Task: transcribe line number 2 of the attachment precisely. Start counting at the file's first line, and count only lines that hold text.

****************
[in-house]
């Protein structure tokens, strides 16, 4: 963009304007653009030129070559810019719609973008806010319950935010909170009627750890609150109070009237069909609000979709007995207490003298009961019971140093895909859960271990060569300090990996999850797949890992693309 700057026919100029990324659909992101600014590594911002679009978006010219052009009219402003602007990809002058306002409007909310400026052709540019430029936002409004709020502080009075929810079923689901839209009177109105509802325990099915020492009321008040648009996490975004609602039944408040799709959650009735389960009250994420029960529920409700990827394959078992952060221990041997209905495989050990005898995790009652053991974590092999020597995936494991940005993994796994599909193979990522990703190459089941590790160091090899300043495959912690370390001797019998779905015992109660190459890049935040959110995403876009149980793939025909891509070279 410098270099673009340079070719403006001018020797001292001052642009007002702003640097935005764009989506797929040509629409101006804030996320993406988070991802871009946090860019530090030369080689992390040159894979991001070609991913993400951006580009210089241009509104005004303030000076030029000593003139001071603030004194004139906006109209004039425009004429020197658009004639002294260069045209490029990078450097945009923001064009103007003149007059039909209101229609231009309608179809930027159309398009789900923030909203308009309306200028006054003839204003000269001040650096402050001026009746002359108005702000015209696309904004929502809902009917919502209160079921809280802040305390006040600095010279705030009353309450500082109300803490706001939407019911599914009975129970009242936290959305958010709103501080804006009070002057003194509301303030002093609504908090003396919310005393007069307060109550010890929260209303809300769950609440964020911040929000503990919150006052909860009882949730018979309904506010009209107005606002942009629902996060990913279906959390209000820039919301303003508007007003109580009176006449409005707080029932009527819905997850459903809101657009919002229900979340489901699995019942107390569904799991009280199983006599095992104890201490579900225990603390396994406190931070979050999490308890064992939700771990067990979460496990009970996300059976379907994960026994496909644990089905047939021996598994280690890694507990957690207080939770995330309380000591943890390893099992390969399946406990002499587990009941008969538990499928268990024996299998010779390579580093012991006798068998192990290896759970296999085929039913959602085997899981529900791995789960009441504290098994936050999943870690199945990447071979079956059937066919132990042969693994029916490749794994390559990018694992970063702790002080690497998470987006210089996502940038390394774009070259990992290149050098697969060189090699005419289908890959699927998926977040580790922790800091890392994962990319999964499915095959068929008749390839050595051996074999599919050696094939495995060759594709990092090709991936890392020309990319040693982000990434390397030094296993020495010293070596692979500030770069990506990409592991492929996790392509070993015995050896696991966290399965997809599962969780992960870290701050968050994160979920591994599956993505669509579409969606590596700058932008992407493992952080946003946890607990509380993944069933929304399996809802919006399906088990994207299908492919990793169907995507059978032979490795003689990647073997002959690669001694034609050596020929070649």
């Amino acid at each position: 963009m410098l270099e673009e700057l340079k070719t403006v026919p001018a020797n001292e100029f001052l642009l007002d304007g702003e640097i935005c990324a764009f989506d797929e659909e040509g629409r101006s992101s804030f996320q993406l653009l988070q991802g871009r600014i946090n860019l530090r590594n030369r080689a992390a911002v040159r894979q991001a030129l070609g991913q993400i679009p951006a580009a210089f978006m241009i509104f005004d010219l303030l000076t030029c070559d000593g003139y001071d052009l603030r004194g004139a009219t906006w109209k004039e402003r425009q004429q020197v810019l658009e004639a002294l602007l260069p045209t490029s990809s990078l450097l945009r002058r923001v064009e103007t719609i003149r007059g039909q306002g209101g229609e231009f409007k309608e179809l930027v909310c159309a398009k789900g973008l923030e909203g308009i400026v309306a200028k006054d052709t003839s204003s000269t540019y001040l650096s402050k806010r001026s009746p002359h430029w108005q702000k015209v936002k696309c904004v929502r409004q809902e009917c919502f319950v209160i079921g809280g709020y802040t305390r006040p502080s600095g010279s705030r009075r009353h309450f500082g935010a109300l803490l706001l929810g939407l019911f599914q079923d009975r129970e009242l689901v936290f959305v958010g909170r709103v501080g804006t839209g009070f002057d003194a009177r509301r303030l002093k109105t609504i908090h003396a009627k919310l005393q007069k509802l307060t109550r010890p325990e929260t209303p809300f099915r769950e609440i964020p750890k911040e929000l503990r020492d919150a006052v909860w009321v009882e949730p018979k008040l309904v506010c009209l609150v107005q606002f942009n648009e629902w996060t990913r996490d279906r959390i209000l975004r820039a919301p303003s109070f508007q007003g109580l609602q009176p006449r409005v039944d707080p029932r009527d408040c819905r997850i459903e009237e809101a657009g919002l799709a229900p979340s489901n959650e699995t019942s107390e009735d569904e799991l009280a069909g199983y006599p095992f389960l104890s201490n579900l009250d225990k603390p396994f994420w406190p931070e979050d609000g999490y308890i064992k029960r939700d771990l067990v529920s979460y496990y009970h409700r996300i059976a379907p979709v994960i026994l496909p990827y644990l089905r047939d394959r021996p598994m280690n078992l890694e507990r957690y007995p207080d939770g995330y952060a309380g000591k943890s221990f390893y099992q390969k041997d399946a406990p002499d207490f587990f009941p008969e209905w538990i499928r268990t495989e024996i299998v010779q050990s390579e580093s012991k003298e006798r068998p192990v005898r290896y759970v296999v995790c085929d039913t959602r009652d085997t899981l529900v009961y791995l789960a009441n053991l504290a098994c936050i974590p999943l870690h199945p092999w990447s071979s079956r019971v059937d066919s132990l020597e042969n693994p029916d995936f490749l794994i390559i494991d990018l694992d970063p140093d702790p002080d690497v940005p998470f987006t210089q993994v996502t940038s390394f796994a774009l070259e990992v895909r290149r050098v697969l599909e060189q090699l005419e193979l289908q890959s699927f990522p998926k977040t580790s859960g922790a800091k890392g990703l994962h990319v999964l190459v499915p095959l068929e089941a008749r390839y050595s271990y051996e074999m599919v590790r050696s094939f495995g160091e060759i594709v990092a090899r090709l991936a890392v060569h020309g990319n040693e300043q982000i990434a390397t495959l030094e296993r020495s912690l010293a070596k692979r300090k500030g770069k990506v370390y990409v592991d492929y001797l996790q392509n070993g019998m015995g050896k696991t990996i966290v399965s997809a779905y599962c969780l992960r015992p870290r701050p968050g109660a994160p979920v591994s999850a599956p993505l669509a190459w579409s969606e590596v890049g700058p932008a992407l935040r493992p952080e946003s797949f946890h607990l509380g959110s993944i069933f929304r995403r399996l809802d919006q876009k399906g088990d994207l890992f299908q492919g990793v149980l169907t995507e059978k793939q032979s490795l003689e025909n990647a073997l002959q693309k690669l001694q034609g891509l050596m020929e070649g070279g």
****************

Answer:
């Protein structure tokens, strides 16, 4: 963009304007653009030129070559810019719609973008806010319950935010909170009627750890609150109070009237069909609000979709007995207490003298009961019971140093895909859960271990060569300090990996999850797949890992693309 700057026919100029990324659909992101600014590594911002679009978006010219052009009219402003602007990809002058306002409007909310400026052709540019430029936002409004709020502080009075929810079923689901839209009177109105509802325990099915020492009321008040648009996490975004609602039944408040799709959650009735389960009250994420029960529920409700990827394959078992952060221990041997209905495989050990005898995790009652053991974590092999020597995936494991940005993994796994599909193979990522990703190459089941590790160091090899300043495959912690370390001797019998779905015992109660190459890049935040959110995403876009149980793939025909891509070279 410098270099673009340079070719403006001018020797001292001052642009007002702003640097935005764009989506797929040509629409101006804030996320993406988070991802871009946090860019530090030369080689992390040159894979991001070609991913993400951006580009210089241009509104005004303030000076030029000593003139001071603030004194004139906006109209004039425009004429020197658009004639002294260069045209490029990078450097945009923001064009103007003149007059039909209101229609231009309608179809930027159309398009789900923030909203308009309306200028006054003839204003000269001040650096402050001026009746002359108005702000015209696309904004929502809902009917919502209160079921809280802040305390006040600095010279705030009353309450500082109300803490706001939407019911599914009975129970009242936290959305958010709103501080804006009070002057003194509301303030002093609504908090003396919310005393007069307060109550010890929260209303809300769950609440964020911040929000503990919150006052909860009882949730018979309904506010009209107005606002942009629902996060990913279906959390209000820039919301303003508007007003109580009176006449409005707080029932009527819905997850459903809101657009919002229900979340489901699995019942107390569904799991009280199983006599095992104890201490579900225990603390396994406190931070979050999490308890064992939700771990067990979460496990009970996300059976379907994960026994496909644990089905047939021996598994280690890694507990957690207080939770995330309380000591943890390893099992390969399946406990002499587990009941008969538990499928268990024996299998010779390579580093012991006798068998192990290896759970296999085929039913959602085997899981529900791995789960009441504290098994936050999943870690199945990447071979079956059937066919132990042969693994029916490749794994390559990018694992970063702790002080690497998470987006210089996502940038390394774009070259990992290149050098697969060189090699005419289908890959699927998926977040580790922790800091890392994962990319999964499915095959068929008749390839050595051996074999599919050696094939495995060759594709990092090709991936890392020309990319040693982000990434390397030094296993020495010293070596692979500030770069990506990409592991492929996790392509070993015995050896696991966290399965997809599962969780992960870290701050968050994160979920591994599956993505669509579409969606590596700058932008992407493992952080946003946890607990509380993944069933929304399996809802919006399906088990994207299908492919990793169907995507059978032979490795003689990647073997002959690669001694034609050596020929070649």